This shot was taken of a very good friend of mine, Chad, in a mini-triathlon. If you don't know what that is, I think it is some sort of modern-day torture treatment. With some tips about the layout of the course I received from his wife (because I was too lazy to look them up ahead of time), I staked out this spot where the background was a fairly simple wooded area between houses and driveways. I knew I wanted to try to capture the sense of speed, so I practiced on a few other riders to find a slow enough shutter speed to blur the background as I panned the camera with the rider, but fast enough that the bike and rider stayed sharply in focus for a hand-held shot. With that determined (1/125th), I dropped the exposure of the background by 1 stop (from f/4 to f/5.6) then lit up the rider with a restricted flash (in a snoot to keep it from lighting the road, trees, etc.) from camera left on the opposite side of the street from the riders.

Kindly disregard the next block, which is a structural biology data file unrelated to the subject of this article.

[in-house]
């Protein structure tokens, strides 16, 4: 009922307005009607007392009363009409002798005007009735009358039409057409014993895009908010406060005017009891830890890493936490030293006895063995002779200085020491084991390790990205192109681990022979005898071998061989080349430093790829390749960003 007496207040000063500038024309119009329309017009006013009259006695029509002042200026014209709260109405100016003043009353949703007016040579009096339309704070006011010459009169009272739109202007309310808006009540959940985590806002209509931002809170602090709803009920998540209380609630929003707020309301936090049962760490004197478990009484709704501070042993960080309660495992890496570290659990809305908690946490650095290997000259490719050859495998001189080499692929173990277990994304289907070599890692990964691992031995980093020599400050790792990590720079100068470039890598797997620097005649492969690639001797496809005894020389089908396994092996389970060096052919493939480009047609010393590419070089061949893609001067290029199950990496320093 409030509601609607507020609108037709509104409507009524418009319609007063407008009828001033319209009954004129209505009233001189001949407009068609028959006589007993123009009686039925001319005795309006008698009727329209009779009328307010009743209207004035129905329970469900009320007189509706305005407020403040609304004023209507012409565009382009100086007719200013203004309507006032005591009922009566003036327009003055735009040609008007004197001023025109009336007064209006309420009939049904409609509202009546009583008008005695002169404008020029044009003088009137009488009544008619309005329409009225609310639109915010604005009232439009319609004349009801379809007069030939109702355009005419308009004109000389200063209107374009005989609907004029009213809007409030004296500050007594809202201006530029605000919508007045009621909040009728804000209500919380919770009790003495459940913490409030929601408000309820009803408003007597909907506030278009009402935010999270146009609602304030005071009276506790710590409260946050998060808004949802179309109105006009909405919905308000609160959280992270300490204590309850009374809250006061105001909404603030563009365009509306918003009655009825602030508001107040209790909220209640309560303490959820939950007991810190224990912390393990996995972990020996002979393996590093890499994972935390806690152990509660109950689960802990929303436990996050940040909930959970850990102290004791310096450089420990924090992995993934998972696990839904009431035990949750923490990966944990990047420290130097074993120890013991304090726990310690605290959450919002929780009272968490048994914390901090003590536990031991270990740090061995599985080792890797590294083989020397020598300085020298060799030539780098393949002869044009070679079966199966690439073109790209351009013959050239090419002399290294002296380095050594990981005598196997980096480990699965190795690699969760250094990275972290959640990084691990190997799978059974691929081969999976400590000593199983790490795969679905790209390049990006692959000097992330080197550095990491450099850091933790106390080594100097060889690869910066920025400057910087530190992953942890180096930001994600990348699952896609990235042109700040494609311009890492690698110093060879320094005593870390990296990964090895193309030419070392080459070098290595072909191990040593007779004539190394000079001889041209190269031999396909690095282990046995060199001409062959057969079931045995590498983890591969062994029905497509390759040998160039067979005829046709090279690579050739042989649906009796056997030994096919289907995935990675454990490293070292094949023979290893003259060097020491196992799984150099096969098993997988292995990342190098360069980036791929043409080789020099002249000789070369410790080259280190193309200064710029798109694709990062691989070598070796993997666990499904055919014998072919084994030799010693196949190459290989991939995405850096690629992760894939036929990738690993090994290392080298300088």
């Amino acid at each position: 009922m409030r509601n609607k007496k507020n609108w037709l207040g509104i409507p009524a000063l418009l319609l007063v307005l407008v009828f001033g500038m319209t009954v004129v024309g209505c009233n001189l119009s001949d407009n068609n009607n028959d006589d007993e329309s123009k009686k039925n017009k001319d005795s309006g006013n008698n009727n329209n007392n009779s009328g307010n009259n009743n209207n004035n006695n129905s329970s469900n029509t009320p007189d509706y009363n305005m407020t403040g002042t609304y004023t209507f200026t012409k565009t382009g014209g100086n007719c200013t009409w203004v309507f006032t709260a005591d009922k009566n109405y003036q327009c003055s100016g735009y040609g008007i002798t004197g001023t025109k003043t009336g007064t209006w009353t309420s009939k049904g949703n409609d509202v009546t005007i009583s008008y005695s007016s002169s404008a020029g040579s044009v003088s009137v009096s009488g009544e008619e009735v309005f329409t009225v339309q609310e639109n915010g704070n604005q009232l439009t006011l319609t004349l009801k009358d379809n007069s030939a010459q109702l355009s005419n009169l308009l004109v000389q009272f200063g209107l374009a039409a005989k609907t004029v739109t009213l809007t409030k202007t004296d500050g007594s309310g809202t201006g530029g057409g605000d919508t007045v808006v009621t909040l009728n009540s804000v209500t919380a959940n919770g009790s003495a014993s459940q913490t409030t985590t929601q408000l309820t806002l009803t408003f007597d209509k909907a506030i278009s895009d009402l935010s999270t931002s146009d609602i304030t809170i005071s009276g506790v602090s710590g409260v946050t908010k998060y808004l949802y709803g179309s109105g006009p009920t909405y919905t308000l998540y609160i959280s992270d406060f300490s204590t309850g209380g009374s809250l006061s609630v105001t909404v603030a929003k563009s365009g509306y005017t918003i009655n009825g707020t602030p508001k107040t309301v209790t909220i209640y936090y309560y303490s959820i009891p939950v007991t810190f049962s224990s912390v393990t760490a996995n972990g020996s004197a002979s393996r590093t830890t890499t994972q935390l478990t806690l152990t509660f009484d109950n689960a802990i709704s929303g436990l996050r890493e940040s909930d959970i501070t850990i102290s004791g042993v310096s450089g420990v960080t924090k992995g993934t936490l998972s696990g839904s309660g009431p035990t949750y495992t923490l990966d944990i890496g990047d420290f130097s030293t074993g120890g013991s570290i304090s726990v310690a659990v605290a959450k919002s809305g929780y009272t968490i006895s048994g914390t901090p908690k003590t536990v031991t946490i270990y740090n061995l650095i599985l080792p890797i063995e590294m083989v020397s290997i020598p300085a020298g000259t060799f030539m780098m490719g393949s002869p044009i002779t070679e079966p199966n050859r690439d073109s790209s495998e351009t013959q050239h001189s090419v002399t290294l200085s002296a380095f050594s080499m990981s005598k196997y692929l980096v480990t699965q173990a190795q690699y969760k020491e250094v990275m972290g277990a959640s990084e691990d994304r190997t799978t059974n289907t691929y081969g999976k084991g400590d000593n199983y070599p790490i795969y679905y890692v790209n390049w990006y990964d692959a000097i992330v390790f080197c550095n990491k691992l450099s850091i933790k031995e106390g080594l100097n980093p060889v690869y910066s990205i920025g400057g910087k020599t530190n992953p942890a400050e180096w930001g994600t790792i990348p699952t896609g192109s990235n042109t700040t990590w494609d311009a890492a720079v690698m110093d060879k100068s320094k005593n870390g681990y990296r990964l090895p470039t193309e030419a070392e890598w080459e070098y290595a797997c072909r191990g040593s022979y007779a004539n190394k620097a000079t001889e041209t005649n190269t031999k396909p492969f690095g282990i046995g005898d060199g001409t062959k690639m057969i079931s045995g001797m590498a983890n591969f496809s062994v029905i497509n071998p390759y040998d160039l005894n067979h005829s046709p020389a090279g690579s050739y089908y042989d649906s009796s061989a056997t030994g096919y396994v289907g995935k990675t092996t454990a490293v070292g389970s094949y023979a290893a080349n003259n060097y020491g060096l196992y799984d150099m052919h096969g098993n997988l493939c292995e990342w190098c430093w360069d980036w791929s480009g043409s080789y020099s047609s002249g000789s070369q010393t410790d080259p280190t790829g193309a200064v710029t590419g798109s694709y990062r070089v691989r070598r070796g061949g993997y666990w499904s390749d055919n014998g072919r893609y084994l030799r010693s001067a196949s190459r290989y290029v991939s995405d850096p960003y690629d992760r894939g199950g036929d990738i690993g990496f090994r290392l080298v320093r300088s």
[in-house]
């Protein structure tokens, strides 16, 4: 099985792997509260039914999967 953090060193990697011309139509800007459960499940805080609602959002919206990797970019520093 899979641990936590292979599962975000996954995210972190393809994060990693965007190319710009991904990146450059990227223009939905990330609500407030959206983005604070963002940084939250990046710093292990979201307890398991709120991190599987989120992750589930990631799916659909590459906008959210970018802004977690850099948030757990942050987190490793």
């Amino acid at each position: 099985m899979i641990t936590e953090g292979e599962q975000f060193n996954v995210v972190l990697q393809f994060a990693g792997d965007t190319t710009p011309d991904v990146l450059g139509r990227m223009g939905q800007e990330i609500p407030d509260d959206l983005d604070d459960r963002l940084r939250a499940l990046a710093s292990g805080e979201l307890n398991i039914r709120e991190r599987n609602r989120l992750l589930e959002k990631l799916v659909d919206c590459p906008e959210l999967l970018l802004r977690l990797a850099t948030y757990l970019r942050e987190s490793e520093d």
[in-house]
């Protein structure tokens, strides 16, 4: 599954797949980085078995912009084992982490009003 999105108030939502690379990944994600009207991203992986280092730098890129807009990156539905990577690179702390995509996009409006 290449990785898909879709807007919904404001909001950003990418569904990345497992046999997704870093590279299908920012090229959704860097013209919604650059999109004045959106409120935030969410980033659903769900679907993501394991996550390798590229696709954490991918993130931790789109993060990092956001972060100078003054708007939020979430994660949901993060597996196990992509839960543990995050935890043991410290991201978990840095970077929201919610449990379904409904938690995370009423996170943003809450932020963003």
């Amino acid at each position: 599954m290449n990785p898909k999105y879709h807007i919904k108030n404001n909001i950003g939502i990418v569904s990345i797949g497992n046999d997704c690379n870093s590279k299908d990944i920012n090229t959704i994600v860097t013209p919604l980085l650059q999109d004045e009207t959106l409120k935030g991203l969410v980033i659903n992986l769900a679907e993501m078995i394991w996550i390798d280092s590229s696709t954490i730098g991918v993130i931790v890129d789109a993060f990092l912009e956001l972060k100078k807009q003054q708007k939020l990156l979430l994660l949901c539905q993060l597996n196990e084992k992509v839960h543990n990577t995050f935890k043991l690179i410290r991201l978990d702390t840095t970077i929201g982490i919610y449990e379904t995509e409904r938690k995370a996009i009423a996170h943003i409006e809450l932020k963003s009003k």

I've been working on this technique of using a flash outdoors during the daytime (thanks for the feedback Colin) to create interesting shadows or focus your attention on a specific part of the photo but it is tricky to get right. Often the flash-lit part is too bright or too dim to be believable. This time, I think I got it (more) right. To me, he looks lit naturally by the sunlight filtering through the trees (before he gets to the bright unfiltered sunlight on the left half of the frame), but you can see how dark he really would have been without the flash by looking at the shadow on his right knee.

I was concentrating so hard on getting the panning thing down smoothly and snapping the picture right when he rode into the flash zone, that I cropped off the top part of his head (sorry Chad, it'll heal). The way it turned out with the focus of attention on the bike, I think it looks more like a bike advertisement than a shot of Chad. I'll let you know when I hear from Cervélo... ;)
Strobist info: SB-600 up high to camera left in a snoot at 1/2 power with a 1/4 CTO gel, about 25 feet away. Rear-curtain synch.